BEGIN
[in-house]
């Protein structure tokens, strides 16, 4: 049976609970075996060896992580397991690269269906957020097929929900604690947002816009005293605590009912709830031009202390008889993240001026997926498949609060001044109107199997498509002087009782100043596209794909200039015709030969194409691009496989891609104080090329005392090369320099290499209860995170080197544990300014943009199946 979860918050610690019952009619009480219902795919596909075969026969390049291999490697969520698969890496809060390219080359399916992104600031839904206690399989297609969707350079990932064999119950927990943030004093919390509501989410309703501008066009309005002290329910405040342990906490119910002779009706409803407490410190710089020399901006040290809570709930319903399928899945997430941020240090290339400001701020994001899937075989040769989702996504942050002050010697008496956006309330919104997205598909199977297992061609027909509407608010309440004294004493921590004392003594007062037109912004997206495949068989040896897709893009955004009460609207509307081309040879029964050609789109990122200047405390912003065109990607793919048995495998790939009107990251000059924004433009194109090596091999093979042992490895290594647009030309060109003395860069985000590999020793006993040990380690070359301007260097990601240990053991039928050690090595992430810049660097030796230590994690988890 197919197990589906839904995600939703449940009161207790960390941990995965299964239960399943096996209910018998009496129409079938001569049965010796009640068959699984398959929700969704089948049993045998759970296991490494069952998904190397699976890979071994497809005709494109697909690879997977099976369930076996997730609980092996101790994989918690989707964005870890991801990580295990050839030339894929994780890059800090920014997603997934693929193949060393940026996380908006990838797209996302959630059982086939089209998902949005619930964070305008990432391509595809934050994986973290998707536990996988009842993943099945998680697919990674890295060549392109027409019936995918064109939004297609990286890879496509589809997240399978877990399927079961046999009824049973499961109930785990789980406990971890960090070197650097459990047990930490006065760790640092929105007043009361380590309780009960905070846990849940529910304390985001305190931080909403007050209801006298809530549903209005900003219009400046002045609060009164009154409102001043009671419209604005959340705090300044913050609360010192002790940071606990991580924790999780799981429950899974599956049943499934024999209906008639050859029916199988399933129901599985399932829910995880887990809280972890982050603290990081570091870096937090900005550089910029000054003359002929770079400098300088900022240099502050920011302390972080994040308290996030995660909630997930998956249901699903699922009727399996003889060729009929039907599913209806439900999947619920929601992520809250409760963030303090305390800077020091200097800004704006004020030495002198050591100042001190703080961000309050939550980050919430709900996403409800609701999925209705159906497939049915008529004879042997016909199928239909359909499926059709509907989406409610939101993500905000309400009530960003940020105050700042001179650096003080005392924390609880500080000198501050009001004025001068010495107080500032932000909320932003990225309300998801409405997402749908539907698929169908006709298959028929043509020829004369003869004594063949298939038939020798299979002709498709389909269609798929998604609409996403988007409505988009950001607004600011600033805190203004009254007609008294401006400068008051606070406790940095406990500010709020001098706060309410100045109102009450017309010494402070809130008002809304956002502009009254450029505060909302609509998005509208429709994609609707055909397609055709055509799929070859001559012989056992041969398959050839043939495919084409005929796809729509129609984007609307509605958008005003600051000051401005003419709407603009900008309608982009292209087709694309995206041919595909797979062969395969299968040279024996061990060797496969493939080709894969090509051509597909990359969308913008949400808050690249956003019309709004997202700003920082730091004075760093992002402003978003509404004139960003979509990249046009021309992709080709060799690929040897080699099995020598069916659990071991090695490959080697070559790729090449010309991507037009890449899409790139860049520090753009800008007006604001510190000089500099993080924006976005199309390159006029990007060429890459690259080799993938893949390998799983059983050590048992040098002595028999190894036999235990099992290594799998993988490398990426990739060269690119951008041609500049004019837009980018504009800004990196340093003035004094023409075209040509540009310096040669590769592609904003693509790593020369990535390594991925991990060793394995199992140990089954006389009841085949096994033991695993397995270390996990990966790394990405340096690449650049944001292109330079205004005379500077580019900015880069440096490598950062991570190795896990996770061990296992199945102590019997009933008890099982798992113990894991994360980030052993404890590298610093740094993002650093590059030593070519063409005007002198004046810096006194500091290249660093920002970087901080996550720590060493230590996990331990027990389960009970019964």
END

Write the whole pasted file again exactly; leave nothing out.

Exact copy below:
[in-house]
């Protein structure tokens, strides 16, 4: 049976609970075996060896992580397991690269269906957020097929929900604690947002816009005293605590009912709830031009202390008889993240001026997926498949609060001044109107199997498509002087009782100043596209794909200039015709030969194409691009496989891609104080090329005392090369320099290499209860995170080197544990300014943009199946 979860918050610690019952009619009480219902795919596909075969026969390049291999490697969520698969890496809060390219080359399916992104600031839904206690399989297609969707350079990932064999119950927990943030004093919390509501989410309703501008066009309005002290329910405040342990906490119910002779009706409803407490410190710089020399901006040290809570709930319903399928899945997430941020240090290339400001701020994001899937075989040769989702996504942050002050010697008496956006309330919104997205598909199977297992061609027909509407608010309440004294004493921590004392003594007062037109912004997206495949068989040896897709893009955004009460609207509307081309040879029964050609789109990122200047405390912003065109990607793919048995495998790939009107990251000059924004433009194109090596091999093979042992490895290594647009030309060109003395860069985000590999020793006993040990380690070359301007260097990601240990053991039928050690090595992430810049660097030796230590994690988890 197919197990589906839904995600939703449940009161207790960390941990995965299964239960399943096996209910018998009496129409079938001569049965010796009640068959699984398959929700969704089948049993045998759970296991490494069952998904190397699976890979071994497809005709494109697909690879997977099976369930076996997730609980092996101790994989918690989707964005870890991801990580295990050839030339894929994780890059800090920014997603997934693929193949060393940026996380908006990838797209996302959630059982086939089209998902949005619930964070305008990432391509595809934050994986973290998707536990996988009842993943099945998680697919990674890295060549392109027409019936995918064109939004297609990286890879496509589809997240399978877990399927079961046999009824049973499961109930785990789980406990971890960090070197650097459990047990930490006065760790640092929105007043009361380590309780009960905070846990849940529910304390985001305190931080909403007050209801006298809530549903209005900003219009400046002045609060009164009154409102001043009671419209604005959340705090300044913050609360010192002790940071606990991580924790999780799981429950899974599956049943499934024999209906008639050859029916199988399933129901599985399932829910995880887990809280972890982050603290990081570091870096937090900005550089910029000054003359002929770079400098300088900022240099502050920011302390972080994040308290996030995660909630997930998956249901699903699922009727399996003889060729009929039907599913209806439900999947619920929601992520809250409760963030303090305390800077020091200097800004704006004020030495002198050591100042001190703080961000309050939550980050919430709900996403409800609701999925209705159906497939049915008529004879042997016909199928239909359909499926059709509907989406409610939101993500905000309400009530960003940020105050700042001179650096003080005392924390609880500080000198501050009001004025001068010495107080500032932000909320932003990225309300998801409405997402749908539907698929169908006709298959028929043509020829004369003869004594063949298939038939020798299979002709498709389909269609798929998604609409996403988007409505988009950001607004600011600033805190203004009254007609008294401006400068008051606070406790940095406990500010709020001098706060309410100045109102009450017309010494402070809130008002809304956002502009009254450029505060909302609509998005509208429709994609609707055909397609055709055509799929070859001559012989056992041969398959050839043939495919084409005929796809729509129609984007609307509605958008005003600051000051401005003419709407603009900008309608982009292209087709694309995206041919595909797979062969395969299968040279024996061990060797496969493939080709894969090509051509597909990359969308913008949400808050690249956003019309709004997202700003920082730091004075760093992002402003978003509404004139960003979509990249046009021309992709080709060799690929040897080699099995020598069916659990071991090695490959080697070559790729090449010309991507037009890449899409790139860049520090753009800008007006604001510190000089500099993080924006976005199309390159006029990007060429890459690259080799993938893949390998799983059983050590048992040098002595028999190894036999235990099992290594799998993988490398990426990739060269690119951008041609500049004019837009980018504009800004990196340093003035004094023409075209040509540009310096040669590769592609904003693509790593020369990535390594991925991990060793394995199992140990089954006389009841085949096994033991695993397995270390996990990966790394990405340096690449650049944001292109330079205004005379500077580019900015880069440096490598950062991570190795896990996770061990296992199945102590019997009933008890099982798992113990894991994360980030052993404890590298610093740094993002650093590059030593070519063409005007002198004046810096006194500091290249660093920002970087901080996550720590060493230590996990331990027990389960009970019964």